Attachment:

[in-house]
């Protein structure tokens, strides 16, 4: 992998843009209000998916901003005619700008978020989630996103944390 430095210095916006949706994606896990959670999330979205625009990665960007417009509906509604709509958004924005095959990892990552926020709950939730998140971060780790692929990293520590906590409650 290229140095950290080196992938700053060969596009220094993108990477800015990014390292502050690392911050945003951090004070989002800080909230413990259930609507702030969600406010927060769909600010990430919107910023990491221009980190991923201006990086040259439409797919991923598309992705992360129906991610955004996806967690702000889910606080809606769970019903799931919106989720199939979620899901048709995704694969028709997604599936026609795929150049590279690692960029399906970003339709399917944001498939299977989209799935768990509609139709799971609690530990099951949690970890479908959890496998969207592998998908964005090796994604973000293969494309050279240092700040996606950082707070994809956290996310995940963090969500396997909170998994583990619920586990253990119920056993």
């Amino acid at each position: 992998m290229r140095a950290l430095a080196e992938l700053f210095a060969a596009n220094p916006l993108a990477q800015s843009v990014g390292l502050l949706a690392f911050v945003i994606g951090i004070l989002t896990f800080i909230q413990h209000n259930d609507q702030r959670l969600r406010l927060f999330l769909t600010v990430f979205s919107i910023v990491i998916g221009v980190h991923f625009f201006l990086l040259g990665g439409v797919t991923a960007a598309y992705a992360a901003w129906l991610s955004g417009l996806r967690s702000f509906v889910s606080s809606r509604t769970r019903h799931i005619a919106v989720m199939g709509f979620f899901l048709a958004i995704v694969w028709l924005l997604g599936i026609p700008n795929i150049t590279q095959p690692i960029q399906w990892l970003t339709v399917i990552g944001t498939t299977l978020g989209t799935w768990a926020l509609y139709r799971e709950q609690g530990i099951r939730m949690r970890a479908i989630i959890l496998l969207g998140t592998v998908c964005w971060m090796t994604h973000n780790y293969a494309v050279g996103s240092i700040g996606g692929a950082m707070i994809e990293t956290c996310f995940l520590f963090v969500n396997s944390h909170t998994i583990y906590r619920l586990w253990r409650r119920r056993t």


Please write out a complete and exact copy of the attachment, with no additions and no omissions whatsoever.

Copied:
[in-house]
């Protein structure tokens, strides 16, 4: 992998843009209000998916901003005619700008978020989630996103944390 430095210095916006949706994606896990959670999330979205625009990665960007417009509906509604709509958004924005095959990892990552926020709950939730998140971060780790692929990293520590906590409650 290229140095950290080196992938700053060969596009220094993108990477800015990014390292502050690392911050945003951090004070989002800080909230413990259930609507702030969600406010927060769909600010990430919107910023990491221009980190991923201006990086040259439409797919991923598309992705992360129906991610955004996806967690702000889910606080809606769970019903799931919106989720199939979620899901048709995704694969028709997604599936026609795929150049590279690692960029399906970003339709399917944001498939299977989209799935768990509609139709799971609690530990099951949690970890479908959890496998969207592998998908964005090796994604973000293969494309050279240092700040996606950082707070994809956290996310995940963090969500396997909170998994583990619920586990253990119920056993």
């Amino acid at each position: 992998m290229r140095a950290l430095a080196e992938l700053f210095a060969a596009n220094p916006l993108a990477q800015s843009v990014g390292l502050l949706a690392f911050v945003i994606g951090i004070l989002t896990f800080i909230q413990h209000n259930d609507q702030r959670l969600r406010l927060f999330l769909t600010v990430f979205s919107i910023v990491i998916g221009v980190h991923f625009f201006l990086l040259g990665g439409v797919t991923a960007a598309y992705a992360a901003w129906l991610s955004g417009l996806r967690s702000f509906v889910s606080s809606r509604t769970r019903h799931i005619a919106v989720m199939g709509f979620f899901l048709a958004i995704v694969w028709l924005l997604g599936i026609p700008n795929i150049t590279q095959p690692i960029q399906w990892l970003t339709v399917i990552g944001t498939t299977l978020g989209t799935w768990a926020l509609y139709r799971e709950q609690g530990i099951r939730m949690r970890a479908i989630i959890l496998l969207g998140t592998v998908c964005w971060m090796t994604h973000n780790y293969a494309v050279g996103s240092i700040g996606g692929a950082m707070i994809e990293t956290c996310f995940l520590f963090v969500n396997s944390h909170t998994i583990y906590r619920l586990w253990r409650r119920r056993t």